View From the Back of the Pack – Making a List and Checking it – – oh wait I didn’t check it.

The next race we headed out to was in Crowsnest Pass, Alberta.  A few things stand out to me for this race.  Firstly, it was our first trek out of BC for an event which led to some road trip excitement (audiobooks ftw!) and it was also the scene of me forgetting to pack something important.

The trip out was fairly uneventful with the exception of a torrential downpour which flooded out a bunch of roads we were planning to take and causing us to divert in a town we’ve never been to before.  It went from clear skies to apocalypse so fast it was shocking.

Just as fast as the rain came, it went away and we safely made it to our Air BnB in Crowsnest Pass.  If you haven’t been there, I really recommend it.  Lovely little town where everyone was friendly and all seemed to be outdoorsy in one way or another.  The place we stayed was awesome and the owner was even the head of a local mountain biking club!  It also meant that they were well equipped for having bikes around.


What really made this trip particularly memorable for me is that about 5 hours into our drive I had a sudden realization:  I forgot to pack my riding shoes!  That means I came equipped with a lovely pair of ballet flats and nothing else.  Not even runners.  Shockingly, I remembered socks.  Luckily, the local bike shop in Crowsnest Pass had a selection of women’s shoes to choose from and happened to have my size.  It was an expense I wasn’t expecting but super lucky it worked out.    What wasn’t nice was breaking in new shoes during an 8 hour race.  I would be lying if I said I walked away without blisters.

Happily resting after breaking in those shoes.

The race itself was interesting.  Some of it was a ton of fun, some of it was torture, and some seemed like the organizers were just testing our will to continue.  The first climb was mellow but ended in everyone waiting in line for over an hour to start the first stage.  Nothing cools your muscles down like standing around on the top of a mountain for an hour after a climb up.  It also was the scene of men showing off how easy it is for them to pee in the woods.  Which they did.  All of them.  Often.  I won’t lie, I was jealous they didn’t have to fully expose their butt and squat as well as risk a Miss pissy pants situation.  But that’s not important in the grand scheme.  The excitement peaked when the man behind me took the opportunity to scrape all the dirt from his tires using a stick.  The thrills of this race were clearly non-stop!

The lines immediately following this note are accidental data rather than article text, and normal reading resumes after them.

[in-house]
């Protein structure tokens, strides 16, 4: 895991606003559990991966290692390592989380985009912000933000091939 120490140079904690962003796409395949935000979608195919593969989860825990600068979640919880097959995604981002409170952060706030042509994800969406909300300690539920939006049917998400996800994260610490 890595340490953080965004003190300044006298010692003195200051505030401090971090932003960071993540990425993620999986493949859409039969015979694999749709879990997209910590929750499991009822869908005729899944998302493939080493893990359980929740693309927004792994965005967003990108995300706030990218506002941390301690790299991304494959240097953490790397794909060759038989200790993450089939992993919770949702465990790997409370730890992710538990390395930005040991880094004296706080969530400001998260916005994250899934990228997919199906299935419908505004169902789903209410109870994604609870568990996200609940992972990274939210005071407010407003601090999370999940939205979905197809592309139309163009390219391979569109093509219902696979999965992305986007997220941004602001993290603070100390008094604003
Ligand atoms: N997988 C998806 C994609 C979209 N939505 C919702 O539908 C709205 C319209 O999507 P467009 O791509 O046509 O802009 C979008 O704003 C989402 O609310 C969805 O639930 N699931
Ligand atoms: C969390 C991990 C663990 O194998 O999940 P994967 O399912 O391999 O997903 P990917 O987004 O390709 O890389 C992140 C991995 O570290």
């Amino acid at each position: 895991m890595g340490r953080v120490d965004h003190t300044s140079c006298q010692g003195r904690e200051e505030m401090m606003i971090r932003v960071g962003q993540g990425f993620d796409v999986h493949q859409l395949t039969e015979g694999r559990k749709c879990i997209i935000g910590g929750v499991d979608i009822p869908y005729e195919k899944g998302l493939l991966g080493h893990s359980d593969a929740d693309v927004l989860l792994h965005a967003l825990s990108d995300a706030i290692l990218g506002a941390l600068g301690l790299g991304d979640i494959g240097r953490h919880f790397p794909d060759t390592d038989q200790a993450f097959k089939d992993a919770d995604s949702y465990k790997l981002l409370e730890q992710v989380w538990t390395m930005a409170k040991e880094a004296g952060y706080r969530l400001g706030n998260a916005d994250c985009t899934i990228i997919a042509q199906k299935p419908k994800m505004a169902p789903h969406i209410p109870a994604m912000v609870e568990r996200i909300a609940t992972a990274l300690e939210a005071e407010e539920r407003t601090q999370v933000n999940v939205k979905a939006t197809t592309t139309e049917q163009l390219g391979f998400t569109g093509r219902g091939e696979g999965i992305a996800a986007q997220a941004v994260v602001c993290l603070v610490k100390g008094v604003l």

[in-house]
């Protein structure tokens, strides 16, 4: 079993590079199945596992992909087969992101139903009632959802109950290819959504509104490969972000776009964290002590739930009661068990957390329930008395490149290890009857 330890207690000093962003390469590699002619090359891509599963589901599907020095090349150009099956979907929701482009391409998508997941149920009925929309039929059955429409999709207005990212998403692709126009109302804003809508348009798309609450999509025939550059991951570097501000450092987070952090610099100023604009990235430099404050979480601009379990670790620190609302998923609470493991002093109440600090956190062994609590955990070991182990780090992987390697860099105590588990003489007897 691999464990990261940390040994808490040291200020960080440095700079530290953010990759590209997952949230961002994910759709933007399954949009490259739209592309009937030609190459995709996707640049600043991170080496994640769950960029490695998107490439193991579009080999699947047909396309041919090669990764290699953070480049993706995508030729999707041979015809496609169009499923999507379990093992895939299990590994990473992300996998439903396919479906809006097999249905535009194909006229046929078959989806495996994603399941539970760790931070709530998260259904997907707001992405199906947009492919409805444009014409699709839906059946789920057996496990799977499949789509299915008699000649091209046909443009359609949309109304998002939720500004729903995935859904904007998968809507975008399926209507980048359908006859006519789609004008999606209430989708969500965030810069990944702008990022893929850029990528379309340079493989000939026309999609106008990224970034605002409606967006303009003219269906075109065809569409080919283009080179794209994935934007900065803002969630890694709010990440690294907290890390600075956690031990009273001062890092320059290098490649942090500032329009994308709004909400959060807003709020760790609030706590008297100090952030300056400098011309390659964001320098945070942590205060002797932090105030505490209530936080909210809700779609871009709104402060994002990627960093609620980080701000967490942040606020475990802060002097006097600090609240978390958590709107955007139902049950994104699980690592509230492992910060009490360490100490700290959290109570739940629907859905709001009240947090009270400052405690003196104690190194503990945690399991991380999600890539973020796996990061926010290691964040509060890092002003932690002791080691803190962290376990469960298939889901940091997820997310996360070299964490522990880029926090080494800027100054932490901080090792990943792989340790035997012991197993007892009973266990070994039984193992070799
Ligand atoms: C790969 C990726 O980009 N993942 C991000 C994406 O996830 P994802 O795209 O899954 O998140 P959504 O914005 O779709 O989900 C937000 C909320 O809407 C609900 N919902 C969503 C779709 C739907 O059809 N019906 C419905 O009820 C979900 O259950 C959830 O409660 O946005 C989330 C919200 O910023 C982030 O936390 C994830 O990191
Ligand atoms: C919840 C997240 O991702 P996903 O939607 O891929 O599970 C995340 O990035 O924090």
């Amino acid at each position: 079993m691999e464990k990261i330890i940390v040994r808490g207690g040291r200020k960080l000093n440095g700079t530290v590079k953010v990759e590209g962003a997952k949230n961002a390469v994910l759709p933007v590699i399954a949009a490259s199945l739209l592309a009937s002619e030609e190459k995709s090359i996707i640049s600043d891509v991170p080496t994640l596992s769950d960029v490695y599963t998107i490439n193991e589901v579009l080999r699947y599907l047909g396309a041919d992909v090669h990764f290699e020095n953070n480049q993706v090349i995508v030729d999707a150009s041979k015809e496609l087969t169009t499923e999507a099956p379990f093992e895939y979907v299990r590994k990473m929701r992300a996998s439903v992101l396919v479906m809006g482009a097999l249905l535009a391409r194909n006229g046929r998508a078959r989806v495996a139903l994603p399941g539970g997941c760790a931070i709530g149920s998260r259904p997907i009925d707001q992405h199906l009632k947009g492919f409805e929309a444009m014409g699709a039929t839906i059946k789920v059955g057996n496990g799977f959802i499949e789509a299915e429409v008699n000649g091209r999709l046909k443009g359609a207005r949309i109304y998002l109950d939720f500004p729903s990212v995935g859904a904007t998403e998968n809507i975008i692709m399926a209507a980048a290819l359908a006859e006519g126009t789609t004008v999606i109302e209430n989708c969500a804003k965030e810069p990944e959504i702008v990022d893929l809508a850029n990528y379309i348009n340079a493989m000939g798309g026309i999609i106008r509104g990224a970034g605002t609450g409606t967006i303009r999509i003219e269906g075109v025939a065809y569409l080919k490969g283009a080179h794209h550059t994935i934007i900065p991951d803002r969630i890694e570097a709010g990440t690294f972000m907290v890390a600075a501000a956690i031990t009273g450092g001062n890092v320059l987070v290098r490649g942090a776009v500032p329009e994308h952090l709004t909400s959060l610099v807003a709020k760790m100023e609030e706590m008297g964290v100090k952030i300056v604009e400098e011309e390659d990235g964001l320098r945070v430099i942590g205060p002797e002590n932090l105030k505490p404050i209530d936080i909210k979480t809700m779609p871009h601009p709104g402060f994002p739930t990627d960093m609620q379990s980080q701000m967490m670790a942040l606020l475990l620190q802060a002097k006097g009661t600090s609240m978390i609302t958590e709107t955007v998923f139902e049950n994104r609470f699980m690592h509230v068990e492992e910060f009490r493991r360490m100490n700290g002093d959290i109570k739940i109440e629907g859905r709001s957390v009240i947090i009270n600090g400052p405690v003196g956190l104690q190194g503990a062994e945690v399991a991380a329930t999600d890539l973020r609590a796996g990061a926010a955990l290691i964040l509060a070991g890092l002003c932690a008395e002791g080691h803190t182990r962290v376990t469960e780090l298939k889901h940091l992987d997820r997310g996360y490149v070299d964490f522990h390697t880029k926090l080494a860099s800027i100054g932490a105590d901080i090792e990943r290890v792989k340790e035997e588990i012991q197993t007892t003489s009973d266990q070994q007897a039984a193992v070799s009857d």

One of my favourite ways to catch my breath but pretend like I’m not about to drop dead is to enjoy the scenery.  Luckily, the views were stunning and I had a lot of opportunity to stop and smell the roses (if I could breathe, that is).

One thing that seems to stand out in my memory for this race is how much time I spent alone.  I know I’m always in last place but usually staggered starts means I’m just hanging out with people who started 3 hours after me (read: pro men) but in this race it was different.  I spend a ton of time on my own and even ended a couple of segments with nobody at the finish line to tell you where to beep out.  It was odd and one thing in particular made it even more frustrating.  No matter how much bug spray I had on (deet and natural) I was being eaten alive by mosquitoes.  You’d think it would be a minor inconvenience but it had me in tears and ready to quit the race.  A few mosquitoes would be annoying but I was completely surrounded by swarms for hours at a time.  I managed to take some pictures of the aftermath so know I’m not exaggerating.

I typically don’t mind being alone while riding and even prefer it quite often as it gives me a chance to go at my own pace and think my own thoughts but I think the combination of the mosquito torture and the gratuitous, extra long climbs made it kind of get to me a bit.  Doesn’t help that I knew I was in grizzly bear territory and spent a lot of time looking over my shoulder just waiting to meet my grizzly (heh) end via some giant murdermits.


All in all, the race really was fun and I felt particularly accomplished when I got to the end of it.  I was able to enjoy my beer and pulled pork with the fantastic riders there.  Like other races, I’m just proud that I took it on and finished it.  I didn’t give up, even when my mind and body were screaming at me to just throw in the towel and go home.  That’s really what’s important.

The View from the Back of the Pack – Surprising Wins!

After the epiphany and subsequent fun of the Vedder race, I was more than pumped to get my race on in another location.  Next up was ChainLine Kelowna.  There was something very lucky for me about this particular race: it had a short course.  This took the course down from 6 stages to 4.  Given that there wasn’t a staggered start like in Vedder, I predicted some sweep interaction and worried about how long I would take.  The short course really helped with this.  I have to say, I don’t have pictures of them unfortunately, but the sweeps were the absolute loveliest people!  They were so chill and kind even though they were stuck behind me for a while.  Absolutely lovely humans.  When you watch the video of the first stage, they were the ones starting to cheer as I left at the top (encouraging a group of hikers I also spent a fair amount of time with on the way up to start cheering too).  Overall, I can’t say enough how wonderful these two guys were and I may not have been as successful as I was without them.